There has been much hand-wringing on the left over the legality of the decision to participate in creating a “no fly” zone in Libya as a result of UN Resolution 1973. Most of the arguments rely on the musings of Pundits rather than historical analysis to support their claims that President Obama continues in his fall from leftist grace by waging an illegal and unconstitutional military action. In particular, arguments rely on Michael Lind's article in Salon to justify the claim that this President is stretching the boundaries of executive power beyond his predecessors (and thereby giving credibility to the Republican meme of Obama as a dangerous, Muslim-loving dictator). I have many reservations about the decision by the President to participate in the Anglo-Franco coalition to establish a no-fly zone, but the record needs to be set straight about whether or not the action is unconstitutional and whether, as some of the usual critics on the left suggest, the President is going beyond even the Bush administration in engaging in an extra-legal act of war.
History (something that we really must get back to reviewing before we jump on some pundit’s political bandwagon) demonstrates that the President's use of military power against Libya is conduct that has been accepted by every President since Thomas Jefferson as both reasonable and necessary (whether or not it was actually reasonable or necessary).
Ever since the Constitution was ratified, Presidents have struggled with the Founders’ restriction on executive authority to engage in military adventurism by requiring that Congress, not the President declare war. Thomas Jefferson struggled with this issue during the First Barbary War in 1801-1805. Ironically, the First Barbary War was fought against the Sultanates of Tripoli and Morocco, who were known as the Barbary States. President Jefferson asked Congress for a declaration of war in 1800 but Congress did not declare war until 1802. In 1801 the Pasha of Tripoli demanded tribute from the US in the amount of $225,000 and when Jefferson refused to pay, the Pasha cut down the flagstaff in front of the US consulate in Tripoli, thereby declaring war. The schooner, USS Enterprise, defeated the corsair, Tripoli, in a fierce naval battle in August 1801. Rather than declare war, in 1802, Congress passed a resolution which authorized the President to employ “such of the armed vessels of the United States as may be judged requisite …for protecting effectually the commerce and seamen thereof on the Atlantic Ocean, the Mediterranean and adjoining seas.”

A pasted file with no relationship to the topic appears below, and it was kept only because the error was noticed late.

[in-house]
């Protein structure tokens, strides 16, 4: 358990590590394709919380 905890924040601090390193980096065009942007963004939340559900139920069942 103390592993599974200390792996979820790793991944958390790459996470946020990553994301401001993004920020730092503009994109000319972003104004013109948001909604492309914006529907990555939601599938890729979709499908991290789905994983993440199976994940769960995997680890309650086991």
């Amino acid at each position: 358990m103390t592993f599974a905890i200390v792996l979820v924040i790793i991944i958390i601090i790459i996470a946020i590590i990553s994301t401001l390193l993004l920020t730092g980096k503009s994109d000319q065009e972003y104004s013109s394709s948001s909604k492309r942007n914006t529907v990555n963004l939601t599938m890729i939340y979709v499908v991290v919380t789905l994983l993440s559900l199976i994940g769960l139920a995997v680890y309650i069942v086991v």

Currently the US Navy lists 225 uses of military action authorized by every President from Thomas Jefferson to Bush I in which the president did not secure a Congressional Declaration of War or other Congressional resolution authorizing military action. These include actions against Native Americans, actions against foreign powers who controlled Florida, Oregon, Texas and California, and actions against the Hawaiian monarchs as well as actions in foreign countries from the Caribbean to Central America to Europe, Africa, and Asia. Of the 234 uses of military action listed by the Navy, only 9 involved a Congressional Declaration of War or other Congressional resolution authorizing the use of military force and these exceptions include both WWI and WWII. The other 225 splendid little wars were justified by the respective Commanders-in-Chief as protecting US commercial interests and civilian lives. Additionally, although Congress ratified military action in the wars in Afghanistan and Iraq, these wars have been waged for almost a decade without a Congressional Declaration of War. The argument that President Obama is exceeding his predecessors in extending the powers of the Presidency is simply not supported by historical reality. Shame on those congressional wimps and hawks in both parties for decrying the President’s actions while at the same time refusing to acknowledge Congressional culpability in a more than 200 year tradition of extra-Constitutional exercise of military power simply because the people’s so-called representatives did not want to own the consequences of their action and risk not being re-elected.